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Following in our footsteps

May 23, 2008


Recently I heard a minister speak about the importance of being a good role model. “No matter how old you are,” he said, “whether you are 9 or 90, someone is following in your footsteps.” Most of the time I think we are unaware of the influence we have on others. We know our children and grandchildren are watching us, but we forget about our neighbors or co-workers. Whether we admit it or not our lives our closely monitored when we call ourselves “christians.”

My daughter is a teacher and a role model for her students. When I visited her classroom it was easy to see that her students adore her. She’s also a role model for my granddaughter. Abby is crazy about Aunt Ray Ray (her nickname for Rachel). Every time Abby goes to her house Rachel drops what she’s doing to focus on her niece. Abby literally follows every step Rachel takes. Recently Abby slipped on a pair of Rachel’s shoes to follow her around in and we snapped a picture to remind us of the importance of letting our christian lights shine.

Help us Lord to be good examples and to remember that someone is watching us. I pray we’ll lead them to you. In Jesus name, Amen

More about Mother’s Day

May 10, 2008

• In the United States, there are about 82.5 million mothers. (source: US Census Bureau)
• about 96% of American consumers take part in some way in Mother’s Day (source: Hallmark)
• Mother’s Day is widely reported as the peak day of the year for long distance telephone calls
• Mother’s Day is the busiest day of the year for many restaurants
• Retailers report that Mother’s Day is the second highest gift-giving holiday in the United States (Christmas is the highest).

You may not know it but the lady (Anna Jarvis) who invented Mother’s Day was not a mother herself. Mother’s Day began when Anna held a ceremony in 1907 in Grafton, West Virginia to honor her mother who had died two years earlier. Jarvis’ mother had tried to establish Mother’s Friendship Days as a way of dealing with the aftermath of the Civil War. Anna Jarvis began a campaign to create a national holiday honoring mothers. She and her supporters wrote to ministers, businessmen and politicians, and they were successful in their efforts. In 1910, West Virginia became the first state to recognize the new holiday, and the nation followed in 1914 when President Wilson declared the second Sunday in May to be Mother’s Day.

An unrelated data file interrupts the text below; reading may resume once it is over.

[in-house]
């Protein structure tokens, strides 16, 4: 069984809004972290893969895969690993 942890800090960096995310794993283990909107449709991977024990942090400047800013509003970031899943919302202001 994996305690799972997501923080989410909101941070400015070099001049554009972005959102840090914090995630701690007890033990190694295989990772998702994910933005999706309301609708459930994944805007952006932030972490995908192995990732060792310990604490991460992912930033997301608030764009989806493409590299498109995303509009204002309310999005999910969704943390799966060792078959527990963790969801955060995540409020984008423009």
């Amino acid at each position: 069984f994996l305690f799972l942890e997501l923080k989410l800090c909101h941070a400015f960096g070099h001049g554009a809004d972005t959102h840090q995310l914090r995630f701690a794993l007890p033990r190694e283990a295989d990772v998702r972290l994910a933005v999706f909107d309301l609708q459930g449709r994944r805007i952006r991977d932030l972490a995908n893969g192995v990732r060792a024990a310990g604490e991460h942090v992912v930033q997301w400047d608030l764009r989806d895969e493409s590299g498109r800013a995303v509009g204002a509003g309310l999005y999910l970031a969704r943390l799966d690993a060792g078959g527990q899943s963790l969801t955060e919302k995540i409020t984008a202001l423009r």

Tomorrow I will begin the day by placing a wreath of flowers on my mother’s grave. Then I will go to church with my family and give thanks for the blessing of having had a christian mother and grandmother. I’ll probably get some funny or sentimental cards from my husband and children, and I’ll enjoy spending time with the people I love most in the world.

How will you celebrate Mother’s Day? Share your Mother’s Day memories with me!

Mom’s Job description

May 7, 2008

Who else has a job description like moms? I mean really, think about it. If all the mothers in the country got together and wrote a job description do you really think anyone would apply? Just imagine an ad in Sunday’s paper in the Help Wanted section that says: Fast growing family needs one combination cook, nurse, social worker, teacher, psychiatrist, maid, chauffer, and personal secretary. Must work and be on call 24 hours a day, seven days a week. You will be required to attend thousands of little league ballgames where you will be occasionally sit next to neurotic, loudmouthed parents who think their son or daughter is the next Babe Ruth or Michael Jordan. You will be required to host sleepovers where you will not be allowed to sleep. More than likely someone will throw up on you (side note-my twins threw up in my daughter’s hair!). You will attend hundreds of PTO meetings and serve on committees where you have to do most of the work yourself. By the way, the duties change from year to year but there is no retirement plan. This job lasts forever. Anyone with a weak stomach or who doesn’t have nerves of steel, need not apply.
Would you apply? Probably not. But then, maybe we’d glance at it again and this time we’d read the fine print where the salary and benefits are listed:
Successful applicant will be paid with sloppy kisses and sticky hugs, bouquets of dandelions and flowers handpicked from her own flower garden. You will be allowed to hear night time prayers and thousands of “God blesses.” Your refrigerator will always be decorated with art work and pictures. And someday, years down the road your child will realize what you have done for them and say “thank you” and reward you with grandchildren.
So read the fine print, it might change your mind.